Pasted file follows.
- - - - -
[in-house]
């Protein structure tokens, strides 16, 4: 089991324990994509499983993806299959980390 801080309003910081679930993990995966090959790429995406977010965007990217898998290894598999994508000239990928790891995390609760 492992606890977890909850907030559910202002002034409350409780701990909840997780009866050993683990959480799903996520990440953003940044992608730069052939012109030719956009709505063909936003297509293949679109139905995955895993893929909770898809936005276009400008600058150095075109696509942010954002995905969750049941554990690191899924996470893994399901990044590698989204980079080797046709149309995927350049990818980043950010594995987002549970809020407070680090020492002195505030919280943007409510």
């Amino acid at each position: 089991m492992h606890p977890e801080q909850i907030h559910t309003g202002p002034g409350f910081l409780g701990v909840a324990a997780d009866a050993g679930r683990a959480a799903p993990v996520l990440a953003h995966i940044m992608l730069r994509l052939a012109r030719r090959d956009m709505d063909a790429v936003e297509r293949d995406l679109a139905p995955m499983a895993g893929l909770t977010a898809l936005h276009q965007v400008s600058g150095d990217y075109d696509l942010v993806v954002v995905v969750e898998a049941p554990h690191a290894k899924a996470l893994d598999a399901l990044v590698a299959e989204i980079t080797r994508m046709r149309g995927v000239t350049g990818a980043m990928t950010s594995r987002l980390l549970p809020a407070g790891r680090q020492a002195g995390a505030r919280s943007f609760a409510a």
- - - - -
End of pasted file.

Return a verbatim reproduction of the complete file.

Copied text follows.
[in-house]
């Protein structure tokens, strides 16, 4: 089991324990994509499983993806299959980390 801080309003910081679930993990995966090959790429995406977010965007990217898998290894598999994508000239990928790891995390609760 492992606890977890909850907030559910202002002034409350409780701990909840997780009866050993683990959480799903996520990440953003940044992608730069052939012109030719956009709505063909936003297509293949679109139905995955895993893929909770898809936005276009400008600058150095075109696509942010954002995905969750049941554990690191899924996470893994399901990044590698989204980079080797046709149309995927350049990818980043950010594995987002549970809020407070680090020492002195505030919280943007409510």
């Amino acid at each position: 089991m492992h606890p977890e801080q909850i907030h559910t309003g202002p002034g409350f910081l409780g701990v909840a324990a997780d009866a050993g679930r683990a959480a799903p993990v996520l990440a953003h995966i940044m992608l730069r994509l052939a012109r030719r090959d956009m709505d063909a790429v936003e297509r293949d995406l679109a139905p995955m499983a895993g893929l909770t977010a898809l936005h276009q965007v400008s600058g150095d990217y075109d696509l942010v993806v954002v995905v969750e898998a049941p554990h690191a290894k899924a996470l893994d598999a399901l990044v590698a299959e989204i980079t080797r994508m046709r149309g995927v000239t350049g990818a980043m990928t950010s594995r987002l980390l549970p809020a407070g790891r680090q020492a002195g995390a505030r919280s943007f609760a409510a």